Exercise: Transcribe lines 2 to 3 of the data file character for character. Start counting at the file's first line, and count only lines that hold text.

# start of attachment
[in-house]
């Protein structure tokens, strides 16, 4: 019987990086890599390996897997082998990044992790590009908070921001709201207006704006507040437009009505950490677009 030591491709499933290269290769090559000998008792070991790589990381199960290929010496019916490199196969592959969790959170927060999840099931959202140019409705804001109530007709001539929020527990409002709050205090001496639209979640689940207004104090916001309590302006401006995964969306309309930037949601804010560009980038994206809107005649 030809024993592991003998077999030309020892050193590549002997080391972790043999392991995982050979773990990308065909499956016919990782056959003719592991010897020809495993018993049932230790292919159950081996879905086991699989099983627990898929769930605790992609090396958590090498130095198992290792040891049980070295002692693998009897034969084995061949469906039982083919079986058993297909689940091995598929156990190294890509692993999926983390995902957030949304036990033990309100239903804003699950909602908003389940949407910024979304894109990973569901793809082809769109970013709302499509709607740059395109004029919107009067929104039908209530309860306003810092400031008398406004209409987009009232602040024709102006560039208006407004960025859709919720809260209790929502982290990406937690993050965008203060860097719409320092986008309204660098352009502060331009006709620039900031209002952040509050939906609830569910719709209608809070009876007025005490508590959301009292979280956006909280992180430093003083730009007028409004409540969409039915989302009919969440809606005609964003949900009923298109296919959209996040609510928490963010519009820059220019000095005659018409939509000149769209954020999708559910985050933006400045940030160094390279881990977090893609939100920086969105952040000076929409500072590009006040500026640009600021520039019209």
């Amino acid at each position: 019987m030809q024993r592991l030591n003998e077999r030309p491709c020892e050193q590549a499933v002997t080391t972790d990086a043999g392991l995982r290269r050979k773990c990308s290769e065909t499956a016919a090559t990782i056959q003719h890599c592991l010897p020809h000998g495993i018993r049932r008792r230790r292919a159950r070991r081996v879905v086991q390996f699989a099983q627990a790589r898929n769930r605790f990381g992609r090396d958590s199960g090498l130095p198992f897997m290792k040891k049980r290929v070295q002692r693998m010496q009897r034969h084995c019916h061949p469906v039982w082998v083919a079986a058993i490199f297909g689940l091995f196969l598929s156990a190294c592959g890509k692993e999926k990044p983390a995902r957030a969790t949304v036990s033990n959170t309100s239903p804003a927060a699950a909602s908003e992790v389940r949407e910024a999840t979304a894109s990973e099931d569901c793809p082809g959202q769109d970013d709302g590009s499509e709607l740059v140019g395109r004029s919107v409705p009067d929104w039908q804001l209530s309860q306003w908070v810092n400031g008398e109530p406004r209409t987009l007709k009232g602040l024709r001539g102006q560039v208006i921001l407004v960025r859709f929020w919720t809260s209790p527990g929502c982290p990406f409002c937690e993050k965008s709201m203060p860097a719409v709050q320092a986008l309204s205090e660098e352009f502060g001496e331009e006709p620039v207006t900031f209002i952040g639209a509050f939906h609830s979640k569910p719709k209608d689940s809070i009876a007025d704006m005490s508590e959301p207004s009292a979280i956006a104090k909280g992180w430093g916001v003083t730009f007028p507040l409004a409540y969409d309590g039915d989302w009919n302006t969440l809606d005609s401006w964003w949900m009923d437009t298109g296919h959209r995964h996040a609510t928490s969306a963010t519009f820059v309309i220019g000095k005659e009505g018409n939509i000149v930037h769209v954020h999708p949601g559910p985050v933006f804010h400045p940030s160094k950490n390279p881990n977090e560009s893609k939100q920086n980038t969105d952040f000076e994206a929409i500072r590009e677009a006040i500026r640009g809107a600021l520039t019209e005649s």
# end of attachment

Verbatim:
């Protein structure tokens, strides 16, 4: 019987990086890599390996897997082998990044992790590009908070921001709201207006704006507040437009009505950490677009 030591491709499933290269290769090559000998008792070991790589990381199960290929010496019916490199196969592959969790959170927060999840099931959202140019409705804001109530007709001539929020527990409002709050205090001496639209979640689940207004104090916001309590302006401006995964969306309309930037949601804010560009980038994206809107005649 030809024993592991003998077999030309020892050193590549002997080391972790043999392991995982050979773990990308065909499956016919990782056959003719592991010897020809495993018993049932230790292919159950081996879905086991699989099983627990898929769930605790992609090396958590090498130095198992290792040891049980070295002692693998009897034969084995061949469906039982083919079986058993297909689940091995598929156990190294890509692993999926983390995902957030949304036990033990309100239903804003699950909602908003389940949407910024979304894109990973569901793809082809769109970013709302499509709607740059395109004029919107009067929104039908209530309860306003810092400031008398406004209409987009009232602040024709102006560039208006407004960025859709919720809260209790929502982290990406937690993050965008203060860097719409320092986008309204660098352009502060331009006709620039900031209002952040509050939906609830569910719709209608809070009876007025005490508590959301009292979280956006909280992180430093003083730009007028409004409540969409039915989302009919969440809606005609964003949900009923298109296919959209996040609510928490963010519009820059220019000095005659018409939509000149769209954020999708559910985050933006400045940030160094390279881990977090893609939100920086969105952040000076929409500072590009006040500026640009600021520039019209």
């Amino acid at each position: 019987m030809q024993r592991l030591n003998e077999r030309p491709c020892e050193q590549a499933v002997t080391t972790d990086a043999g392991l995982r290269r050979k773990c990308s290769e065909t499956a016919a090559t990782i056959q003719h890599c592991l010897p020809h000998g495993i018993r049932r008792r230790r292919a159950r070991r081996v879905v086991q390996f699989a099983q627990a790589r898929n769930r605790f990381g992609r090396d958590s199960g090498l130095p198992f897997m290792k040891k049980r290929v070295q002692r693998m010496q009897r034969h084995c019916h061949p469906v039982w082998v083919a079986a058993i490199f297909g689940l091995f196969l598929s156990a190294c592959g890509k692993e999926k990044p983390a995902r957030a969790t949304v036990s033990n959170t309100s239903p804003a927060a699950a909602s908003e992790v389940r949407e910024a999840t979304a894109s990973e099931d569901c793809p082809g959202q769109d970013d709302g590009s499509e709607l740059v140019g395109r004029s919107v409705p009067d929104w039908q804001l209530s309860q306003w908070v810092n400031g008398e109530p406004r209409t987009l007709k009232g602040l024709r001539g102006q560039v208006i921001l407004v960025r859709f929020w919720t809260s209790p527990g929502c982290p990406f409002c937690e993050k965008s709201m203060p860097a719409v709050q320092a986008l309204s205090e660098e352009f502060g001496e331009e006709p620039v207006t900031f209002i952040g639209a509050f939906h609830s979640k569910p719709k209608d689940s809070i009876a007025d704006m005490s508590e959301p207004s009292a979280i956006a104090k909280g992180w430093g916001v003083t730009f007028p507040l409004a409540y969409d309590g039915d989302w009919n302006t969440l809606d005609s401006w964003w949900m009923d437009t298109g296919h959209r995964h996040a609510t928490s969306a963010t519009f820059v309309i220019g000095k005659e009505g018409n939509i000149v930037h769209v954020h999708p949601g559910p985050v933006f804010h400045p940030s160094k950490n390279p881990n977090e560009s893609k939100q920086n980038t969105d952040f000076e994206a929409i500072r590009e677009a006040i500026r640009g809107a600021l520039t019209e005649s």